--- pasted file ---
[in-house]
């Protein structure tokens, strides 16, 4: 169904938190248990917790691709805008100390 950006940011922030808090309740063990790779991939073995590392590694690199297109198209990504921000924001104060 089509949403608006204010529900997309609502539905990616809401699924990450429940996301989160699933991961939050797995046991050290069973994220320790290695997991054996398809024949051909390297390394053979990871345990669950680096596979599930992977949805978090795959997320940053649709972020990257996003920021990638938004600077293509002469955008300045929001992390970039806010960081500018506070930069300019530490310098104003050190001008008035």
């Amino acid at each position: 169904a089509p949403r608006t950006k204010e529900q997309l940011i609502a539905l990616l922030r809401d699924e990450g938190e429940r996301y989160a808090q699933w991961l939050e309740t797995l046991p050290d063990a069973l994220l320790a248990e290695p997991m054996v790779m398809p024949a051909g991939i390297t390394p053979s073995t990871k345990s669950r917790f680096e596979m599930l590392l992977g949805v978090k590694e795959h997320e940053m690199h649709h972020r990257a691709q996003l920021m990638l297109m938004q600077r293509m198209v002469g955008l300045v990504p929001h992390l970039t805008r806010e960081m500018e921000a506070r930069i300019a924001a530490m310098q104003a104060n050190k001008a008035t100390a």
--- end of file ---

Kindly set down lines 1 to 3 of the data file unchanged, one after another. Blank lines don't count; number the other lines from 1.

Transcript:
[in-house]
């Protein structure tokens, strides 16, 4: 169904938190248990917790691709805008100390 950006940011922030808090309740063990790779991939073995590392590694690199297109198209990504921000924001104060 089509949403608006204010529900997309609502539905990616809401699924990450429940996301989160699933991961939050797995046991050290069973994220320790290695997991054996398809024949051909390297390394053979990871345990669950680096596979599930992977949805978090795959997320940053649709972020990257996003920021990638938004600077293509002469955008300045929001992390970039806010960081500018506070930069300019530490310098104003050190001008008035």
């Amino acid at each position: 169904a089509p949403r608006t950006k204010e529900q997309l940011i609502a539905l990616l922030r809401d699924e990450g938190e429940r996301y989160a808090q699933w991961l939050e309740t797995l046991p050290d063990a069973l994220l320790a248990e290695p997991m054996v790779m398809p024949a051909g991939i390297t390394p053979s073995t990871k345990s669950r917790f680096e596979m599930l590392l992977g949805v978090k590694e795959h997320e940053m690199h649709h972020r990257a691709q996003l920021m990638l297109m938004q600077r293509m198209v002469g955008l300045v990504p929001h992390l970039t805008r806010e960081m500018e921000a506070r930069i300019a924001a530490m310098q104003a104060n050190k001008a008035t100390a």